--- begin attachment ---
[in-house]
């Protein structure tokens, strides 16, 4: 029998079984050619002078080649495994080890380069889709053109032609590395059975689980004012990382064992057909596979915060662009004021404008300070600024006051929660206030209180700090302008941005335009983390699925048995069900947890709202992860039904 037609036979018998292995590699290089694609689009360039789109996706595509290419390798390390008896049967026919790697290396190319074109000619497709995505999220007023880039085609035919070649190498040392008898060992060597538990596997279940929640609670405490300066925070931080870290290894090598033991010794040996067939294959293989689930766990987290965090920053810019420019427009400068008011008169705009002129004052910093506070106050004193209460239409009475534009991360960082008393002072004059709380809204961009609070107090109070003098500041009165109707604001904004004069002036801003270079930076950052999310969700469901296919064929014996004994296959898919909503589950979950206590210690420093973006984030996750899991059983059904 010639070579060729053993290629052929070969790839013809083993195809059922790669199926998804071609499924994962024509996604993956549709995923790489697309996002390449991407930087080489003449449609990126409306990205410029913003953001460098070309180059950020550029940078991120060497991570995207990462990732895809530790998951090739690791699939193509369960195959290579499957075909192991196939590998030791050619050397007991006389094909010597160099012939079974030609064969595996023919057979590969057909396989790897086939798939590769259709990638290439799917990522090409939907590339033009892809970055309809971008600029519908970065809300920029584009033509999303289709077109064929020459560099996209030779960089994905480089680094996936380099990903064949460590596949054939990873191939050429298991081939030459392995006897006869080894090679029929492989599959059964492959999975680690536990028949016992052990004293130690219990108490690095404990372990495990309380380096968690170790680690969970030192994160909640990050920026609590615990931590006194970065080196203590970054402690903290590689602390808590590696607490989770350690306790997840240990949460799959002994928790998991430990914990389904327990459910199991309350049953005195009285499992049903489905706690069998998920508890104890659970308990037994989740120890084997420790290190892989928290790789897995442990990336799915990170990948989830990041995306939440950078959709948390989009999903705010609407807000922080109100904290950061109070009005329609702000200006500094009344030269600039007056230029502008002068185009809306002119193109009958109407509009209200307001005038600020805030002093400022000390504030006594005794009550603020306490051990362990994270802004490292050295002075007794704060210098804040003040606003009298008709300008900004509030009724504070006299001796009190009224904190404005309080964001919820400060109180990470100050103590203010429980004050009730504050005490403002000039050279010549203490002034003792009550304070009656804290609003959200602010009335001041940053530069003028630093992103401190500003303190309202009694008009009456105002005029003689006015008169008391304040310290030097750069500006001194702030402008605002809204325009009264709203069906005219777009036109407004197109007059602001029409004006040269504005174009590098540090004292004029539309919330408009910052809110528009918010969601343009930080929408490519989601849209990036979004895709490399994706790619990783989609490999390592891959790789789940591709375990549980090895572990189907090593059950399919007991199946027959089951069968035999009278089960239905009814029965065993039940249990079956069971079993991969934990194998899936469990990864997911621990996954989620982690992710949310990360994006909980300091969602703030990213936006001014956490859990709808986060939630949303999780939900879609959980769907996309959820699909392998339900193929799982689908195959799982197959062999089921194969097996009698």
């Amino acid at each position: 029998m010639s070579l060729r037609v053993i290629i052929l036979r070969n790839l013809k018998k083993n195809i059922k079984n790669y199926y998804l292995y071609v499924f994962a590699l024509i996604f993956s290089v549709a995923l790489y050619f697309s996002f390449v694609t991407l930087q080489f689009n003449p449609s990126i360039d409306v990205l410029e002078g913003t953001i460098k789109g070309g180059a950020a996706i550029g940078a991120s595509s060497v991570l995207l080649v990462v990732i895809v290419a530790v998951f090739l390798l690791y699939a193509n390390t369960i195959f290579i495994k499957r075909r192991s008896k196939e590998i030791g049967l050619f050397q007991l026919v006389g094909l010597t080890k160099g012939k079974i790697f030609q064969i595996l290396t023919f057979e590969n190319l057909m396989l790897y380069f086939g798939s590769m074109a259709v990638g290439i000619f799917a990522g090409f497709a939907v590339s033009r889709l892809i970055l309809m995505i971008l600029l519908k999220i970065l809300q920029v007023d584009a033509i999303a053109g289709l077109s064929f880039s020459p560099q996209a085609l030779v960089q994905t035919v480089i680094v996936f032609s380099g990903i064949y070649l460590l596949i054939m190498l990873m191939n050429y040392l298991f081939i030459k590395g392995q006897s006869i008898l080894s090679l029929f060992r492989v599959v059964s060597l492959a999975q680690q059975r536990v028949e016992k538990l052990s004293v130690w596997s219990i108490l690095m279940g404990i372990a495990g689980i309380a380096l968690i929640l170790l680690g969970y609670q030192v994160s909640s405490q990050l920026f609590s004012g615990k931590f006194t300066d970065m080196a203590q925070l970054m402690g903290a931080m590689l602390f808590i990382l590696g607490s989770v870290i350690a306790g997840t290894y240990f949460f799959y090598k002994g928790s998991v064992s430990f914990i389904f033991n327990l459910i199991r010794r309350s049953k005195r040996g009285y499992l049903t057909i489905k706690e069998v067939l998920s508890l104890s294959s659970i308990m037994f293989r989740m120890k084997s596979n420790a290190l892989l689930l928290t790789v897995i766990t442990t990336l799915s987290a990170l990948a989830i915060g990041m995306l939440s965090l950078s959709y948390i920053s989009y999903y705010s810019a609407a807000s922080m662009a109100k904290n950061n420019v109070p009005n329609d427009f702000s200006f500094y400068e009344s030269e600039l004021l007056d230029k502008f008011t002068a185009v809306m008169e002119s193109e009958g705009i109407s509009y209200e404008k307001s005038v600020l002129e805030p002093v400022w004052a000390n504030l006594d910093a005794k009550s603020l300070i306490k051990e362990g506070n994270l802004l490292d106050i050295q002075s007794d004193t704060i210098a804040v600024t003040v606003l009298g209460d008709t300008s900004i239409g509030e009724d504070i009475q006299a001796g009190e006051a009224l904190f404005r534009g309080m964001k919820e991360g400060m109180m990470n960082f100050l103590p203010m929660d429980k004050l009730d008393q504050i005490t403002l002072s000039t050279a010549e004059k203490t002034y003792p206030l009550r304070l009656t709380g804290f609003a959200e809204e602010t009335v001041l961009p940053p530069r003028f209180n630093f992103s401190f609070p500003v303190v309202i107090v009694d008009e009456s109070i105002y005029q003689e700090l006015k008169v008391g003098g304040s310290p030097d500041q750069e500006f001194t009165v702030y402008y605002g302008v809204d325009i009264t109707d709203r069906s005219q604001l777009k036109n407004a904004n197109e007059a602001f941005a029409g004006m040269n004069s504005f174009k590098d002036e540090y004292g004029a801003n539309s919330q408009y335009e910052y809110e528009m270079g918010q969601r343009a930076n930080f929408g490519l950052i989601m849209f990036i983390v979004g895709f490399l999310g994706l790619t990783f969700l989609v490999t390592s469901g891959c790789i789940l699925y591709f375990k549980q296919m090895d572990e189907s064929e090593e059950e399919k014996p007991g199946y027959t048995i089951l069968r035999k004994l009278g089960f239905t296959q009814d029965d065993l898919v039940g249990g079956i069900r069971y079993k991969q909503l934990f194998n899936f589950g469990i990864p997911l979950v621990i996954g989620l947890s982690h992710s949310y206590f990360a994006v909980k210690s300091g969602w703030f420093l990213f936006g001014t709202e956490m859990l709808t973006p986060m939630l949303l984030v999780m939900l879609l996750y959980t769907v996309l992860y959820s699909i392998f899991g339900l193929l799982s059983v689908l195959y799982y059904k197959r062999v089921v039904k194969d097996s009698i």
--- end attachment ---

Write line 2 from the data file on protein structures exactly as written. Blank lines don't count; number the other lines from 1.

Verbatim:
């Protein structure tokens, strides 16, 4: 029998079984050619002078080649495994080890380069889709053109032609590395059975689980004012990382064992057909596979915060662009004021404008300070600024006051929660206030209180700090302008941005335009983390699925048995069900947890709202992860039904 037609036979018998292995590699290089694609689009360039789109996706595509290419390798390390008896049967026919790697290396190319074109000619497709995505999220007023880039085609035919070649190498040392008898060992060597538990596997279940929640609670405490300066925070931080870290290894090598033991010794040996067939294959293989689930766990987290965090920053810019420019427009400068008011008169705009002129004052910093506070106050004193209460239409009475534009991360960082008393002072004059709380809204961009609070107090109070003098500041009165109707604001904004004069002036801003270079930076950052999310969700469901296919064929014996004994296959898919909503589950979950206590210690420093973006984030996750899991059983059904 010639070579060729053993290629052929070969790839013809083993195809059922790669199926998804071609499924994962024509996604993956549709995923790489697309996002390449991407930087080489003449449609990126409306990205410029913003953001460098070309180059950020550029940078991120060497991570995207990462990732895809530790998951090739690791699939193509369960195959290579499957075909192991196939590998030791050619050397007991006389094909010597160099012939079974030609064969595996023919057979590969057909396989790897086939798939590769259709990638290439799917990522090409939907590339033009892809970055309809971008600029519908970065809300920029584009033509999303289709077109064929020459560099996209030779960089994905480089680094996936380099990903064949460590596949054939990873191939050429298991081939030459392995006897006869080894090679029929492989599959059964492959999975680690536990028949016992052990004293130690219990108490690095404990372990495990309380380096968690170790680690969970030192994160909640990050920026609590615990931590006194970065080196203590970054402690903290590689602390808590590696607490989770350690306790997840240990949460799959002994928790998991430990914990389904327990459910199991309350049953005195009285499992049903489905706690069998998920508890104890659970308990037994989740120890084997420790290190892989928290790789897995442990990336799915990170990948989830990041995306939440950078959709948390989009999903705010609407807000922080109100904290950061109070009005329609702000200006500094009344030269600039007056230029502008002068185009809306002119193109009958109407509009209200307001005038600020805030002093400022000390504030006594005794009550603020306490051990362990994270802004490292050295002075007794704060210098804040003040606003009298008709300008900004509030009724504070006299001796009190009224904190404005309080964001919820400060109180990470100050103590203010429980004050009730504050005490403002000039050279010549203490002034003792009550304070009656804290609003959200602010009335001041940053530069003028630093992103401190500003303190309202009694008009009456105002005029003689006015008169008391304040310290030097750069500006001194702030402008605002809204325009009264709203069906005219777009036109407004197109007059602001029409004006040269504005174009590098540090004292004029539309919330408009910052809110528009918010969601343009930080929408490519989601849209990036979004895709490399994706790619990783989609490999390592891959790789789940591709375990549980090895572990189907090593059950399919007991199946027959089951069968035999009278089960239905009814029965065993039940249990079956069971079993991969934990194998899936469990990864997911621990996954989620982690992710949310990360994006909980300091969602703030990213936006001014956490859990709808986060939630949303999780939900879609959980769907996309959820699909392998339900193929799982689908195959799982197959062999089921194969097996009698």